If you're still not too sure of the value of leaving your home office and commuting to a desk elsewhere, you might feel a bit happier about it with a few bloody marys in your system.
This appears to be the conclusion reached by Goldman Sachs partners, and it's likely to percolate lower down the food chain.
Business Insider reports that Goldman Sachs CEO David Solomon, long an enthusiast for office work, is encouraging the gang to get back together in person over cocktails. BI spoke to a Goldman partner who said clusters of his colleagues have been convening for alcoholic concoctions at Solomon's behest and that larger outdoor events are being mooted for late summer. Another Goldman employee said managers are being encouraged to spend the firm's money on happy hours and social gatherings to entertain their teams.
The cocktail offensive comes as Goldman's New York staff prepare to return to the office by June 14 and as London staff prepare to return by the 21st.
While many Goldman salespeople and traders have been working in the office for months, there's also a large contingent of staff who have been very happy at home, or who have taken the opportunity afforded by the pandemic to work from exotic locales. For them, the return to the office is likely to need lubrication.
It's not just Goldman Sachs. In August 2020, UBS began offering free Friday night drinks for traders who returned to its London office. Citi staff are reportedly already inquiring about reservations at a floating oyster bar on the Hudson River near the bank's global headquarters at Greenwich Street in Tribeca.
The offerings of alcohol should make people feel better about hauling themselves back in. They may also help deflect attention from new networks of below-desk sensors and CCTV cameras designed to track occupancy and monitor staff density as banks seek to optimize the use of space.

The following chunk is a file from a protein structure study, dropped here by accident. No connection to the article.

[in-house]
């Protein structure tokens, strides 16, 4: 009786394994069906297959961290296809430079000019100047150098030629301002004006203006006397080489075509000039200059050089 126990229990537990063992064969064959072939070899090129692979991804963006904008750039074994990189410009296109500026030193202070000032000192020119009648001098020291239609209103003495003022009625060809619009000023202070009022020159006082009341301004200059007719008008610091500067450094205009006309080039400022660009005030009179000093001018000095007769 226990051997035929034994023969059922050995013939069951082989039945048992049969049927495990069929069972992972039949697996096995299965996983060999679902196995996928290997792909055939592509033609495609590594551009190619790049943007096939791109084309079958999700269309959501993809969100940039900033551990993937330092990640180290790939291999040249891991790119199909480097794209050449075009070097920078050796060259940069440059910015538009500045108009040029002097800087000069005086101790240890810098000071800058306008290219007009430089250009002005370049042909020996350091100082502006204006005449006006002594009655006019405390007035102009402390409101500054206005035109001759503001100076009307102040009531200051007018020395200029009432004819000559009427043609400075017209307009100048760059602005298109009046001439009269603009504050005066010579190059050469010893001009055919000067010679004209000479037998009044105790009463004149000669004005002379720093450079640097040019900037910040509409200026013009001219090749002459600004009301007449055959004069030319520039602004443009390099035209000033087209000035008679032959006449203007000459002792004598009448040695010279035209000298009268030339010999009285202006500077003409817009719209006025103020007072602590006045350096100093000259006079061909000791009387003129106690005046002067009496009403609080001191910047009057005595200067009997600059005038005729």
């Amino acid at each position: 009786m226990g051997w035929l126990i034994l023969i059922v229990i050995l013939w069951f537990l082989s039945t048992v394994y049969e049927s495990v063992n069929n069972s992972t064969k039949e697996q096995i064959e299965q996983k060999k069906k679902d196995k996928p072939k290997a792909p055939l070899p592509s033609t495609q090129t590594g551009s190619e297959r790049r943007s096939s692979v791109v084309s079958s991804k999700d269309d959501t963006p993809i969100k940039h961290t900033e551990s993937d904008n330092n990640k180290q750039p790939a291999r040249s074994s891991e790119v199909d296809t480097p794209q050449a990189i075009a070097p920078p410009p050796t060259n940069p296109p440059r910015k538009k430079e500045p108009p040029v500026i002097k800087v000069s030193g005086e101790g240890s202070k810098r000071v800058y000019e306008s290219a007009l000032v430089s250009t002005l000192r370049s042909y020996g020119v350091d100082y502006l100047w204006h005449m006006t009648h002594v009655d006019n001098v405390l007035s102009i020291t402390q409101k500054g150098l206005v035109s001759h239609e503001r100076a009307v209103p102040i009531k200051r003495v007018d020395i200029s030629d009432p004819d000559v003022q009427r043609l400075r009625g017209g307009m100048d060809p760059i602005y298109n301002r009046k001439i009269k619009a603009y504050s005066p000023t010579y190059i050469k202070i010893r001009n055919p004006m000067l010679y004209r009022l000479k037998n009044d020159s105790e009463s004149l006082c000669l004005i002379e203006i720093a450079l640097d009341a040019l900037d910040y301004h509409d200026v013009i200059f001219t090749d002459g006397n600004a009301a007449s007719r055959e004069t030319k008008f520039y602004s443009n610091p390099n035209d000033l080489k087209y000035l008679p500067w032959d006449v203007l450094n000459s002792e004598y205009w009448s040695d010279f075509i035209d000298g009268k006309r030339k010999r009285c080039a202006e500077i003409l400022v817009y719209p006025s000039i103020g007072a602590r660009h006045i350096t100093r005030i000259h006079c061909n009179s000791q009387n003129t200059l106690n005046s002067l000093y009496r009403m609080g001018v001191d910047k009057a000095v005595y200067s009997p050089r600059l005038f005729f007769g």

Separately, the Financial Times has run some figures on Deutsche Bank and decided that it urgently needs to hire some more senior women.
The FT notes that Deutsche last week committed to having 200 women among its 600 most senior staff by 2025, up from 144 now. However, few roles at this level become available, and when they do Deutsche will be under considerable pressure to hire women for them. - The FT calculates that at least 50% of Deutsche's top level vacancies will need to go to women for the target to be met.
Similar numbers haven't been run elsewhere, but other banks are likely to be under similar pressure. Goldman Sachs wants 40% of its vice presidents to be female by 2025; HSBC wants women to fill 35% of its senior leadership roles. As we reported last week, private equity firms in particular, are abnormally interested in hiring minorities given their current homogenous white male constituents.
Citigroup wants more staff back in its Canary Wharf office from June 21st as people look to come back. (Financial News)
Only 2.9% of people in senior roles at Carlyle are black. (Business Insider)
JPMorgan's new finance chief Jeremy Barnum is an avuncular academic sort of man who likes Excel spreadsheets. "He struck me as thoughtful, serious, and transparent." (Reuters)
Former JPMorgan CFO Marianne Lake, a candidate to replace Jamie Dimon, held talks about taking the chief executive job at Wells Fargo in 2019. (Financial Times)
State Street is creating a new division called Global Link in Ireland following Brexit. (Independent)
ESG skills are hot. “We are actively hiring, we typically get 100 plus CVs per role,” says Arthur Krebbers, head of sustainability, corporates at NatWest Markets Plc. (Bloomberg)
Most start-ups are going to work you to death. Employees are expected to sacrifice themselves for the start-ups “greater good,” and work under the existential threat of their company always being on the edge of failure, making strong work/life boundaries impossible. (Napkinmath)
Programmer Laszlo Hanyecz made one of the first bitcoin transactions, spending 10,000 Bitcoin on two pizzas in 2010. That would now be worth £306m. "I have no regrets." (The Sun)
Guido van Rossum, the programmer who created Python 30 years ago, wants to make it twice as fast. (Zdnet)
Photo by Nick Fewings on Unsplash
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